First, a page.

Hundreds of people filled Garema place on Friday morning to peacefully protest Aboriginal deaths in custody, marching towards Parliament House chanting "black lives matter".
It is one of a number of demonstrations across the country, protesting to "show solidarity with the George Floyd protest in the USA and protest the institutionalised racism that Indigenous people face here in Australia".
The protests are also highlighting the need for greater awareness of Aboriginal and Torres Strait Islander deaths in Australian police custody.
But a number of people, including the Prime Minister, have spoken out against the demonstrations taking place, saying social distancing rules should be observed.
"Our message is very clear, that the health risks of gathering in such large numbers and the risks of people coming into close proximity are real and Australians have worked incredibly hard in recent months and have undergone a great sacrifices to protect the health of the most vulnerable and that does include our Indigenous communities," Prime Minister Scott Morrison said.
Aunty Matilda House welcomed protestors to "send a message to the government" about Aboriginal deaths in custody and racism in Australia, saying this was an issue prevalent in the ACT.
"Aboriginal men and women have been taken from our lives and not once has it ever been explained, and they and all of us still can't breath," she said.
"We still can't breathe.
"Let it be explained. We will not put up with police brutality, we will not put up with the way governments act towards us. We need the support, we need that care."
A lone voice in the crowd of hundreds rebelling against the united front was quickly quashed.
A woman questioning Ms House's call to end "colonialist attitudes in this country" made her way to the stage but was quickly surrounded, and walked away from the protest to the crowd chanting "black lives matter".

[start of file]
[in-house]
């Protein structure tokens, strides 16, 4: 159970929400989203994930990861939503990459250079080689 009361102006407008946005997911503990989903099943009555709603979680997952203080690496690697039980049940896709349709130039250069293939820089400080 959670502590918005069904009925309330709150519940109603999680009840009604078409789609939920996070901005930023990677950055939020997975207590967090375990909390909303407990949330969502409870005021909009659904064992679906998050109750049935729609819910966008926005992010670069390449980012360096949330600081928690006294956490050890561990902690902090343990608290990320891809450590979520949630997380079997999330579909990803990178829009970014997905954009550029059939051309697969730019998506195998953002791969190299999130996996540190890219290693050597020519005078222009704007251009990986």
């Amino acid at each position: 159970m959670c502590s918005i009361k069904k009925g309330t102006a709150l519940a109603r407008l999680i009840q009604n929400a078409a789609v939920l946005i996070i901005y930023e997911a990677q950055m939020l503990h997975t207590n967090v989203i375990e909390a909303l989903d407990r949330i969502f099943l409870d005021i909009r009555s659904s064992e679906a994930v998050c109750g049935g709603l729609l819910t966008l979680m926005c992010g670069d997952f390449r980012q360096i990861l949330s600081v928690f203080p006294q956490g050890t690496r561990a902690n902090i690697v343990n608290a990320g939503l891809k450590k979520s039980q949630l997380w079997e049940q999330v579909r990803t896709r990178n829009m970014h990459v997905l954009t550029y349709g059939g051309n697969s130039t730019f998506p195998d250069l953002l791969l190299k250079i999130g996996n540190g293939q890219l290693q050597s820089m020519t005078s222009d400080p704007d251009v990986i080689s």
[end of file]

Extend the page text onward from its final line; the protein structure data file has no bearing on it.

"This isn't new," Leah House told the crowd. She thanked everyone for the turnout as she made a powerful speech.
"Better late than never," she said.
"We're all here today because we've seen a spark ignite across the world with George Floyd's death, and that's deadly."
"You should be so proud of yourself right now. But this isn't just a problem that's happening over in America, in NSW, in Western Australia.
"If you're here today and you know George Floyd, you know David Dungay Jnr but you don't know the last Aboriginal death in custody in Canberra.
"That's why we're here today."
The stories of Aboriginal Australians were heard across the lawns of Parliament House.
Protestors sat peacefully listening to the experiences of Aboriginal Australians, calling for an end to Indigenous deaths in custody.
Robert Smith turned out alongside his family to fight for justice for his cousin, Steven Freeman.
Mr Freeman died in custody in 2016, his family spoke at the protest on Thursday.
A few hours earlier and a short distance away, Prime Minister Scott Morrison was urging Australians not to attend the protests on health grounds.
"For all of those Australians who couldn't attend the funeral of a family member or couldn't see a loved one in a nursing home or a veteran who couldn't remember their fallen colleagues by attending a war memorial service on Anzac Day, I think all Australian so all those other Australians agreed duty of responsibility and they say to them don't go," he said.
"Let's say to those who had the absolute agony of not being able to say goodbye to a loved one, let's thank them by showing responsibility this weekend."
Marches are taking place across the country on Friday and Saturday.
In Canberra, police will not be focused on issuing fines for breaching social distancing rules.
ACT Liberals senator Zed Seselja also criticised the protests being allowed to go ahead, saying it is wrong.
- As we reflect on Black Lives Matter, justice reinvestment shows there can be a better way
- Stop stealing Aboriginal kids from their families
- We must bear witness to black deaths in our own country
- Now is the time to listen, not stand in judgment
- The decline of the USA has been a long time coming
- The fury in US cities is rooted in a long history of racist policing, violence and inequality
- Holding up a mirror to the face of Australia